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By Mick Krever
(CNN) - “Egypt is coming back,” says Egypt’s new prime minister.
Tourism is picking up, foreign investors are lining up, and security is returning, Hesham Kandil told CNN’s Christiane Amanpour.
And yes – lest secularists in the West worry – Kandil said that President Morsy’s administration is a moderate one.
As a former member of the Muslim Brotherhood, Morsy has taken pains to allay Western fears that he would implement a theocratic government.
Kandil even cites the fact that he – as a U.S.-educated and little-known water minister – was chosen to be prime minister as “excellent evidence” of Morsy’s moderation.
Moderation in Egypt, which receives over a billion dollars in U.S. military aid, may indeed be critical to Morsy’s political survival.
“We want to be a key player in this region,” Kandil said, “and I think it is for the best interests of everybody that we have a very strong relationship with United States of America.”
The desire to be a remain a regional player was spotlighted last month when Morsy denounced Syria’s Bashar al-Assad – while sitting next to Assad’s key ally, Iranian President Mahmoud Ahmadinejad.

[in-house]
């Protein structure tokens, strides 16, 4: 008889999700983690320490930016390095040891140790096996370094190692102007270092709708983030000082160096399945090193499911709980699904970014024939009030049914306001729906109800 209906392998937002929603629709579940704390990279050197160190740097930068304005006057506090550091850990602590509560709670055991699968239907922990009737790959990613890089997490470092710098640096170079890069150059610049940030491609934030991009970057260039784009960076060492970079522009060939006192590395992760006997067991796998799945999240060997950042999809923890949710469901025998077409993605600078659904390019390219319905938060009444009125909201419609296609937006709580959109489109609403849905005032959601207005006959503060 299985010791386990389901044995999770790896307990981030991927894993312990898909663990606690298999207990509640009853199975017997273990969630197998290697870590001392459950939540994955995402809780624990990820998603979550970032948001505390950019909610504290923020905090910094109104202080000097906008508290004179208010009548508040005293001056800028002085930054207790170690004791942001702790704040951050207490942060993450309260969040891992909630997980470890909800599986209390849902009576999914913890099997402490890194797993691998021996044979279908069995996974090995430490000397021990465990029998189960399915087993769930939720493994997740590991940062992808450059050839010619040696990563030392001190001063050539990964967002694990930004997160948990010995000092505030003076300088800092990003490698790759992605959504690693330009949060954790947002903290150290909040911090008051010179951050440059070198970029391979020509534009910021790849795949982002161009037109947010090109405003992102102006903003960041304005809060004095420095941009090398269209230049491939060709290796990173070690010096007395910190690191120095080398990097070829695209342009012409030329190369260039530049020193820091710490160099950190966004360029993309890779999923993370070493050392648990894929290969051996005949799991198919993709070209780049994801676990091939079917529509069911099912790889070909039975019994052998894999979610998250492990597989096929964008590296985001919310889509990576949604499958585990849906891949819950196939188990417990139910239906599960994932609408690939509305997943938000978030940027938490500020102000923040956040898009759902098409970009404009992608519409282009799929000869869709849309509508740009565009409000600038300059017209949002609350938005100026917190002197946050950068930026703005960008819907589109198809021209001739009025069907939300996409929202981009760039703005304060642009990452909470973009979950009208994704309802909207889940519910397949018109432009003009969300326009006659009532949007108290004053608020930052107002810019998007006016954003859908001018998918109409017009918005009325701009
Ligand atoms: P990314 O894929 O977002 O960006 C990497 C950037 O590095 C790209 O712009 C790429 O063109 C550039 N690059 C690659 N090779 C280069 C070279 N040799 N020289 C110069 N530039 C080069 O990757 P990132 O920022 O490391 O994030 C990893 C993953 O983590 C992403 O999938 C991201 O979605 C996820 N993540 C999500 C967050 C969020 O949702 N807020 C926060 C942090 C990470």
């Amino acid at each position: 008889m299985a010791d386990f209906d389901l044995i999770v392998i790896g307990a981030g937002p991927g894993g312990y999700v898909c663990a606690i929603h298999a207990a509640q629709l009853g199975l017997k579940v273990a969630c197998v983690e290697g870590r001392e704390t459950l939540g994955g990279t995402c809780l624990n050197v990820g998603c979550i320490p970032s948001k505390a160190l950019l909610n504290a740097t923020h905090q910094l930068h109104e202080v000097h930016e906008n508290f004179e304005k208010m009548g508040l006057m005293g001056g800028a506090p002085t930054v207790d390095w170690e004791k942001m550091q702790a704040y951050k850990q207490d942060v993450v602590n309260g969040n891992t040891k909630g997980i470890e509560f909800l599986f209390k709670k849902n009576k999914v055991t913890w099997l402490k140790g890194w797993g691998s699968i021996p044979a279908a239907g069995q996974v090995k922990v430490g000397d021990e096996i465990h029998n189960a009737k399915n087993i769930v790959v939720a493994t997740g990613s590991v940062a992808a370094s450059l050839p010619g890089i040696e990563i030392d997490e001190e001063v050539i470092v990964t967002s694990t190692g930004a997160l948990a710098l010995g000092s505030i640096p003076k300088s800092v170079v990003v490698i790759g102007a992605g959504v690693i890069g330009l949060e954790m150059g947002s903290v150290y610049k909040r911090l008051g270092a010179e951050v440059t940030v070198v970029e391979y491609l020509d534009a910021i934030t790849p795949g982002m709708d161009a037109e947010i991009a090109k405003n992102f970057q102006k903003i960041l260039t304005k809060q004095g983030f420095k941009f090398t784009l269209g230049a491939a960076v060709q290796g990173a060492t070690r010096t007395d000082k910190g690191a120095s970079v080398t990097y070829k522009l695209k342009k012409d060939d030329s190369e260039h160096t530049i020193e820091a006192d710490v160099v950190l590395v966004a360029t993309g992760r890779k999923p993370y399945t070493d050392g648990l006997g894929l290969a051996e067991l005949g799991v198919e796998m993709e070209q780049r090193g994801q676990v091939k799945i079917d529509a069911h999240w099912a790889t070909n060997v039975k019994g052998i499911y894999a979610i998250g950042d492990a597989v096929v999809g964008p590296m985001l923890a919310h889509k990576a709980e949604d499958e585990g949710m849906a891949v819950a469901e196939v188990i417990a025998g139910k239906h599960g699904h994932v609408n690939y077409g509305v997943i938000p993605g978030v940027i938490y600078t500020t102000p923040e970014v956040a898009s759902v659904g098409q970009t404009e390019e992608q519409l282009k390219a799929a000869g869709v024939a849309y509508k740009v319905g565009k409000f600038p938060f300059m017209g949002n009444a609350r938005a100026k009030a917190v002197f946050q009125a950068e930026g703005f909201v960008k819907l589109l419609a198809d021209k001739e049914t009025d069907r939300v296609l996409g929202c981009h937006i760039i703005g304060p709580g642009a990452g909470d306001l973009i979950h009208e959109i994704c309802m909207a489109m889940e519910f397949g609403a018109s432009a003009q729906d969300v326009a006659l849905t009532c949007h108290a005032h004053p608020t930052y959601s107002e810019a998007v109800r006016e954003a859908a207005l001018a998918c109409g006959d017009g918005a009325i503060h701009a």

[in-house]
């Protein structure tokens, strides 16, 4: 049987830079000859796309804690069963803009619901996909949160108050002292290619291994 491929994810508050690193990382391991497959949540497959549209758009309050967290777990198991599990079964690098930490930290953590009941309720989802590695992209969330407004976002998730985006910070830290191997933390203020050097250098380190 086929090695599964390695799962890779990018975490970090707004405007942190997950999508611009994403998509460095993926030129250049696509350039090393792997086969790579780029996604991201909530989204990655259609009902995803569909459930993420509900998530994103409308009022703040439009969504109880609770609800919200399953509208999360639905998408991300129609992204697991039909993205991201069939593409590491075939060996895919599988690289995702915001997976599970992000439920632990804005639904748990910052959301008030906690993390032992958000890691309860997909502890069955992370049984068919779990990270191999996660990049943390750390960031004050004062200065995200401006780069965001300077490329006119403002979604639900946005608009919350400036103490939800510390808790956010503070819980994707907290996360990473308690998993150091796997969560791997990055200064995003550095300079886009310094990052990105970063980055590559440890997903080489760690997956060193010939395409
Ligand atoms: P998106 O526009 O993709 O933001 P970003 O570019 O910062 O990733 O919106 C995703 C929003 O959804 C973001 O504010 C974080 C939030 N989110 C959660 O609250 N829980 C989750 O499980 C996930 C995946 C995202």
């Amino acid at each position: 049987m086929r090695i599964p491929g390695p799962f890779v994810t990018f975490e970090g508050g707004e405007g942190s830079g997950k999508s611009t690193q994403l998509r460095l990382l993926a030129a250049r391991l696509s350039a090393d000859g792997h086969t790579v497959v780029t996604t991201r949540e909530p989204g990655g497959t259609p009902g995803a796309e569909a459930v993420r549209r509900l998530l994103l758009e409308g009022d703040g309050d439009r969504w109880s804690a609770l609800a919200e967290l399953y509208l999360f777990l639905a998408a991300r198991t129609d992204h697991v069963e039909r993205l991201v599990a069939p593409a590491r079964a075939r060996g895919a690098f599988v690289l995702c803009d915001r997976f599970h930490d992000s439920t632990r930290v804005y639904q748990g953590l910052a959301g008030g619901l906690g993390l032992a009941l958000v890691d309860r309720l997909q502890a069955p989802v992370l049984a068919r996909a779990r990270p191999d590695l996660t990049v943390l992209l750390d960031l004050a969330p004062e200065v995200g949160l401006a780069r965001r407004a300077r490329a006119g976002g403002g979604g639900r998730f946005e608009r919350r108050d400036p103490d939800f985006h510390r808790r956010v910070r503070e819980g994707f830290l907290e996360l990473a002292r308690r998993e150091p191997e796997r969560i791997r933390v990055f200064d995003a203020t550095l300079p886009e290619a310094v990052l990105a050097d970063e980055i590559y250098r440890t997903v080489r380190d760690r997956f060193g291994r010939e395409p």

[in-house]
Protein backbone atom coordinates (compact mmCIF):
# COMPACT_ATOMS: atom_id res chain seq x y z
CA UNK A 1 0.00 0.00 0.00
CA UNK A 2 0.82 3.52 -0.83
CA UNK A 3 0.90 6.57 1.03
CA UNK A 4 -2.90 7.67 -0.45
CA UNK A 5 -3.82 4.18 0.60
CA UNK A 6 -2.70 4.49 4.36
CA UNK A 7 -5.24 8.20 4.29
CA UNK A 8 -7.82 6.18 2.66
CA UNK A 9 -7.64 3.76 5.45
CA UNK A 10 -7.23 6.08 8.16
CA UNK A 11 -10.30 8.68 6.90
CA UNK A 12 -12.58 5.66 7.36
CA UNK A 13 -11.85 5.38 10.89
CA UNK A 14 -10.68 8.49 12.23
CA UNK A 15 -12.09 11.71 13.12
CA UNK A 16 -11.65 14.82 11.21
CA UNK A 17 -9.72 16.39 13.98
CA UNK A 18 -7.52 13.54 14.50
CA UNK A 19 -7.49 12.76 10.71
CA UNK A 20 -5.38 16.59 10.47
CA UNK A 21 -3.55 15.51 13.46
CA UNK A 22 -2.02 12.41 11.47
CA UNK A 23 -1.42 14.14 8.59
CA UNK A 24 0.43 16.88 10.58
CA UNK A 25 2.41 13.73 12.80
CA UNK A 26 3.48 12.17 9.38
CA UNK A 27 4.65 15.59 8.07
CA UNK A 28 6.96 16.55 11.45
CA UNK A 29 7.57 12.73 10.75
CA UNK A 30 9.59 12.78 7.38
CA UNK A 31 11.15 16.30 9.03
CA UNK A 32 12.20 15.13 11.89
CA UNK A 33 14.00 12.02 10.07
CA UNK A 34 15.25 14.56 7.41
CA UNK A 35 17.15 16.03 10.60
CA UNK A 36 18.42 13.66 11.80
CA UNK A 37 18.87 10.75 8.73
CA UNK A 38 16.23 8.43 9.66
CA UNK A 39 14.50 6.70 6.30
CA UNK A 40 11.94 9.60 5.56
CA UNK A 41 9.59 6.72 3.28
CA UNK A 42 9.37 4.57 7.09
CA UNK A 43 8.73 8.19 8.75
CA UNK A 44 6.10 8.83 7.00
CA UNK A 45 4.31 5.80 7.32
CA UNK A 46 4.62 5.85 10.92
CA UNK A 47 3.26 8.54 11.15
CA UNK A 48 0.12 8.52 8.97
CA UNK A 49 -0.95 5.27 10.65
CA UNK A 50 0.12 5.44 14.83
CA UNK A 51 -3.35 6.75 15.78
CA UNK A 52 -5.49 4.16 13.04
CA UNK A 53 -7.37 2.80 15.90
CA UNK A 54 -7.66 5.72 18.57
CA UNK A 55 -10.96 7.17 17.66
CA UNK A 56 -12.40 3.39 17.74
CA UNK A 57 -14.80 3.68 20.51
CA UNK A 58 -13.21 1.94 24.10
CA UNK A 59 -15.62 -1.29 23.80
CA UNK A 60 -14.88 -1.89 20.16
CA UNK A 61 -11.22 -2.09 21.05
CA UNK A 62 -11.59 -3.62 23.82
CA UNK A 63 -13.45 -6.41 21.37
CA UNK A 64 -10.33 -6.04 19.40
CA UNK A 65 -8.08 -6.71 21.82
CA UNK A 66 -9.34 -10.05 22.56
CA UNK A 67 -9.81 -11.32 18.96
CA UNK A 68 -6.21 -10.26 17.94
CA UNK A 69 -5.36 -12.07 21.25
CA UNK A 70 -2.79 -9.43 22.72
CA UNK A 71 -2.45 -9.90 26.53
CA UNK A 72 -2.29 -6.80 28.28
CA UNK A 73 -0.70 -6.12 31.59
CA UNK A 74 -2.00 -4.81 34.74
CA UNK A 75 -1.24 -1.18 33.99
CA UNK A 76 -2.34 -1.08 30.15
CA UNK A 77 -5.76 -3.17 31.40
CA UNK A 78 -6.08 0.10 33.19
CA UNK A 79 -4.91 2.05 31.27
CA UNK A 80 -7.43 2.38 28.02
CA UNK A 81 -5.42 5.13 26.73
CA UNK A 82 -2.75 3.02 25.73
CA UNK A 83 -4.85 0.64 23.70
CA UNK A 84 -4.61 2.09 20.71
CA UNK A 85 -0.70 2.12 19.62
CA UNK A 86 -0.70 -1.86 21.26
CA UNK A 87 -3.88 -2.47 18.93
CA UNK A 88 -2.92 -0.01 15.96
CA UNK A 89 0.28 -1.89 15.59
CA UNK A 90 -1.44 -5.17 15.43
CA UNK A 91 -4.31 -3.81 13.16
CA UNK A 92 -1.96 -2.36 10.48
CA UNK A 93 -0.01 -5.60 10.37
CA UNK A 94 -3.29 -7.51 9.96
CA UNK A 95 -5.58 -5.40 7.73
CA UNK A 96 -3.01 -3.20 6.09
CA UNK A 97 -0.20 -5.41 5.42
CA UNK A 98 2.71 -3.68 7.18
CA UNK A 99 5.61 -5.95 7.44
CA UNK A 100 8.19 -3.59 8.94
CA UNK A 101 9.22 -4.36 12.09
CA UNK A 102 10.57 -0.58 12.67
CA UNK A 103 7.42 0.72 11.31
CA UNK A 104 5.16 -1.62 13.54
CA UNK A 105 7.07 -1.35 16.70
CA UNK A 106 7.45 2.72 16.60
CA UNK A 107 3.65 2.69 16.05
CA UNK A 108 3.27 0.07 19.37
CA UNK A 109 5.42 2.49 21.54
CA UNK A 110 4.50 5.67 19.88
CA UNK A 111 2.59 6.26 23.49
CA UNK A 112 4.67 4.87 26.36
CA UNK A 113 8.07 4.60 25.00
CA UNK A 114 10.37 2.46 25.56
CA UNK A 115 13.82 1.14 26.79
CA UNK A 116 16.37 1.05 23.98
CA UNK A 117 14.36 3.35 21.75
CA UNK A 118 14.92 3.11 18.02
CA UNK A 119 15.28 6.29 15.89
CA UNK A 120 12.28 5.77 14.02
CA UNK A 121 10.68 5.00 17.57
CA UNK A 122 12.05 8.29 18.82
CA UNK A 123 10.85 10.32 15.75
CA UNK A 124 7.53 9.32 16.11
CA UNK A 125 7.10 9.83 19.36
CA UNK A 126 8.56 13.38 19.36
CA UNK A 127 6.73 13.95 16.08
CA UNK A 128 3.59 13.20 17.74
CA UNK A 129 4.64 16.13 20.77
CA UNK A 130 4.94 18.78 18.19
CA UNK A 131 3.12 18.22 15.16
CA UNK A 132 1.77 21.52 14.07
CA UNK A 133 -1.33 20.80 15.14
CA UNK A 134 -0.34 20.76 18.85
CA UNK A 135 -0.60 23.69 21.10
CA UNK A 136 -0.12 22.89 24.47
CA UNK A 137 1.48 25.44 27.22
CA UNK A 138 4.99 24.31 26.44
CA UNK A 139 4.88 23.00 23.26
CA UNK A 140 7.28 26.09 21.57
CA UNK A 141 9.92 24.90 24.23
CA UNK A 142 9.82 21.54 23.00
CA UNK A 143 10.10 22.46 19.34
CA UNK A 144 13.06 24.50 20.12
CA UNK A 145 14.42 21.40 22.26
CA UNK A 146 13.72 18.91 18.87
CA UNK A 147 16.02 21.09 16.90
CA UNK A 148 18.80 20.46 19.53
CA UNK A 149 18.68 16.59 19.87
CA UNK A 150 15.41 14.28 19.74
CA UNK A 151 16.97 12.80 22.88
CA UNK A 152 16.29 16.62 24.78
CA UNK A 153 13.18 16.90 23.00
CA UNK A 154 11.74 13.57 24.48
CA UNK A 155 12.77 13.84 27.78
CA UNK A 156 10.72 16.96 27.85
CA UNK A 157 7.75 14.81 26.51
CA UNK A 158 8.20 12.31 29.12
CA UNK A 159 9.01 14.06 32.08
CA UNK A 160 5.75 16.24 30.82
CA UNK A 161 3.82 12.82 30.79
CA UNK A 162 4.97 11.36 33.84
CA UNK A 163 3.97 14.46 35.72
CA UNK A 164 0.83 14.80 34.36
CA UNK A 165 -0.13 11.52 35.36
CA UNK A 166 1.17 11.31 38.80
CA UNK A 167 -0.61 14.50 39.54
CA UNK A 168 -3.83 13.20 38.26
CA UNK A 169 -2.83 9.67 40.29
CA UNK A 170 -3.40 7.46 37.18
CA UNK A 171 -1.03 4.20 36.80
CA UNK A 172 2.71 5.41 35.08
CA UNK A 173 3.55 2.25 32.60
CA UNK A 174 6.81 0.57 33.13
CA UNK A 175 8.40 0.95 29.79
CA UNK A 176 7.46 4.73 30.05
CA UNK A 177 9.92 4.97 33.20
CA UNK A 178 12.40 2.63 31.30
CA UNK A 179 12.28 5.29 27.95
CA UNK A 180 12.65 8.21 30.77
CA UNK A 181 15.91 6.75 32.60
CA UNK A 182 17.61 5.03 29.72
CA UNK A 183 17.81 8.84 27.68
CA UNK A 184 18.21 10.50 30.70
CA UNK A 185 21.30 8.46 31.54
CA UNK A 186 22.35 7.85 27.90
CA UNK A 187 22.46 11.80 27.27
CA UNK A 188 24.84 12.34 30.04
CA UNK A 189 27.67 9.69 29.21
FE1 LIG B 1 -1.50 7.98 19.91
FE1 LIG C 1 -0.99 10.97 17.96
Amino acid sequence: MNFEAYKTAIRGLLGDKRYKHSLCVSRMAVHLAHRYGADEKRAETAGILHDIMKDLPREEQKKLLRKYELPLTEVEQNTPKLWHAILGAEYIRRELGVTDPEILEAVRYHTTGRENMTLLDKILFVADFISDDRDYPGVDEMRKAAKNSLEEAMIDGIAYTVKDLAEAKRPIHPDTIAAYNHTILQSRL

“We want to be friends with all countries in the region,” Kandil said of Morsy’s visit to Tehran. “But we want also to have a balanced relationship where we can call a spade a spade.”
And what of the Camp David Accords, the 30-year-old treaty with Israel that is considered critical to the region’s stability?
“I guess this is something that we have to say as many times as we can,” Kandil said. “But of course we respect all of our international treaties, whether with Israel or with any other country.”
Morsy’s surprise decision last month to dismiss the main threat to his authority – Field Marshall Hussein Tantawi, the head of Egypt’s military – moved the country forward “five or six years,” Kandil said.
“I was a witness when Field Marshall [Tantawi] was asked to go,” Kandil said. “He just did. He said ‘Yes, sir,’ and he went home. And [he] showed very clearly to everybody, Egyptians and non-Egytians, that this is a professional army.”